“Our goal for all of our children is that they learn to love learning”
“Our focus is on helping all children understand that everyone is the same in some ways and different in others. By celebrating the differences that make us unique while remembering that we all want and need the same things, we help the children see past differences and understand that it is a part of life.” – Virginia MacNeil, Early Childhood Inclusion Educator, Child Study Centre, Mount Saint Vincent University
The Mount has long been known for offering a high-calibre, industry respected Child and Youth Study program, home to an on-site training facility called the Child Study Centre (CSC), which provides full and part-time daycare spots to local children.
What is perhaps not so well understood is the profound impact that this Centre has on the community they serve. Some of the children enrolled in the Mount’s program have developmental and cognitive challenges, such as Autism Spectrum Disorder. The CSC is structured to not only welcome these children into the mainstream classroom, but to educate the other children on the differences in others.
, the mother of a five-year-old son on the Autism Spectrum
, has seen first-hand the impact the Mount’s philosophy has had not only on her child, but on all of the children in the classroom, “Perhaps most importantly, and most beautifully, is the experience the neurotypical children have at this daycare,” says Allison. “These kids are side-by-side with kids who aren’t built exactly the same way they are, and instead of being told that they aren’t different, they are told that differences are to be celebrated and accommodated, and that everyone needs to find some common ground and treat each other respectfully.”
“Because of this philosophy, this utopia that they have built, my son has a little posse of friends he races to see each day. The CSC staff that work with him have helped our son establish trust amongst this group. Where once he struggled to know the appropriate way to ask to play, he now knows what works for his buddies.” – Allison Garber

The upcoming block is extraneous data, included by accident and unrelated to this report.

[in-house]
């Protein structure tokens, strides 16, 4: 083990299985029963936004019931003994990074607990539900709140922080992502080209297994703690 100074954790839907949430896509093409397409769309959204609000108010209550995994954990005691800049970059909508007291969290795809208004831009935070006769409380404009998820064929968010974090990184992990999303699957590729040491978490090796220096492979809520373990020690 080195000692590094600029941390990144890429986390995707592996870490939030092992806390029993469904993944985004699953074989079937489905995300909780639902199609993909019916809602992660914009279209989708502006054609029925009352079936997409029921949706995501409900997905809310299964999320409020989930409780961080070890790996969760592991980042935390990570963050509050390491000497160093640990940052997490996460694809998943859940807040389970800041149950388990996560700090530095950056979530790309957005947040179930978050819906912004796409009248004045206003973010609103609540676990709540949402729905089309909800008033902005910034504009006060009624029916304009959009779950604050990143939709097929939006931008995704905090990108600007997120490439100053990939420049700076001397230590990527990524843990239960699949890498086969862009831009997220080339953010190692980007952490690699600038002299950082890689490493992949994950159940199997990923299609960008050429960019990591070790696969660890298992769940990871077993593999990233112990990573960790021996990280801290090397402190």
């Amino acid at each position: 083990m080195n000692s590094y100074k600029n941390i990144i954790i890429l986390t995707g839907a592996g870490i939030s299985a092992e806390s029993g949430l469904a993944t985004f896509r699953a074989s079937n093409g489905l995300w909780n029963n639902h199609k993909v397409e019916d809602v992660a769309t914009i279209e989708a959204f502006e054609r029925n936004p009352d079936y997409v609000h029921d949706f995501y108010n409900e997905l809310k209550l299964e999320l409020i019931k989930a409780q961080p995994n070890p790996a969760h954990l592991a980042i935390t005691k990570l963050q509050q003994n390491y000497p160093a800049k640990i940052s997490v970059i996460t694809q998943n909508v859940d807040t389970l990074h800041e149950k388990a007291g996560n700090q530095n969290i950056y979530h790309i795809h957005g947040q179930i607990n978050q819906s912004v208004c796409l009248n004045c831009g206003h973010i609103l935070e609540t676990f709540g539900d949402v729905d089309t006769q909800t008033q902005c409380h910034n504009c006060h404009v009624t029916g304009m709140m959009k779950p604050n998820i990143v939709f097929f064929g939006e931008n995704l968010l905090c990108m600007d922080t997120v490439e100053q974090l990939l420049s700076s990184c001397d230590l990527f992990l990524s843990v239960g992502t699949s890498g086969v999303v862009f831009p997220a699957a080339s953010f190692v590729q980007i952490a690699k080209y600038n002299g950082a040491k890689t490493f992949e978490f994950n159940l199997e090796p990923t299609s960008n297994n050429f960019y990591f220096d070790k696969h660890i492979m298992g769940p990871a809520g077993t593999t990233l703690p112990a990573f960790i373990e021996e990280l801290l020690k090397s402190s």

(At left, Virginia MacNeil and Allison Garber’s son in the CSC.)
This model of early education is passed on to the students in the university’s child and youth program who use the centre for their practicum experience, “Many Child and Youth students come to us with little to no experience with children who require extra support,” explains Virginia MacNeil, Early Childhood Inclusion Educator who has been with the CSC for the past ten years. “Our focus on individualized educational opportunities for all children allows students to see that the needs of a child with a diagnosis are no less than the needs of a child without a diagnosis.”
The CSC team extends their support outside of the classroom, and Child and Youth Study students are often allowed to join in this experience. This includes providing counsel during assessments with IWK psychologists, working with the province’s Early Intensive Behavioural Intervention (EIBI) program team and welcoming speech language pathologists, early Interventionists, and occupational therapists into the classroom environment. In the majority of cases, children with identified needs are provided with an Individual Program Plan (IPP) or a Routine Based Intervention Plan (RBIP) which helps to identify and monitor the skills they need to work on. These are skills for both in the classroom and at home, with many of the teachers preparing things like social stories
or visual schedules (see photos immediately below)
, tools that can provide great clarity to children on the Autism Spectrum.
“We develop these plans in consultation with the families and the professionals they are working with,” says Virginia. “We look at the big picture and look at the skills they use in their day-to-day lives taking recommendations first from the family and then from the professionals.”
The inclusion professionals at the Mount work hand-in-hand with families as the children transition to elementary school, attending transition meetings with the school staff and in many cases joining the students for primary orientation day to make the move less daunting. The program plans are carefully passed to the team at the elementary school making sure that the child’s strengths and challenges are understood and addressed.
Graduation from the CSC can be bittersweet for the children, and the families, that they serve. “While I know he is ready to move on to ‘big school’, there is a part of me that wishes we could protect him in this loving and understanding environment for all of eternity,” says Allison. “That said, we could not be more prepared for the next step in our son’s journey because of the work of Virginia and the team at the CSC.”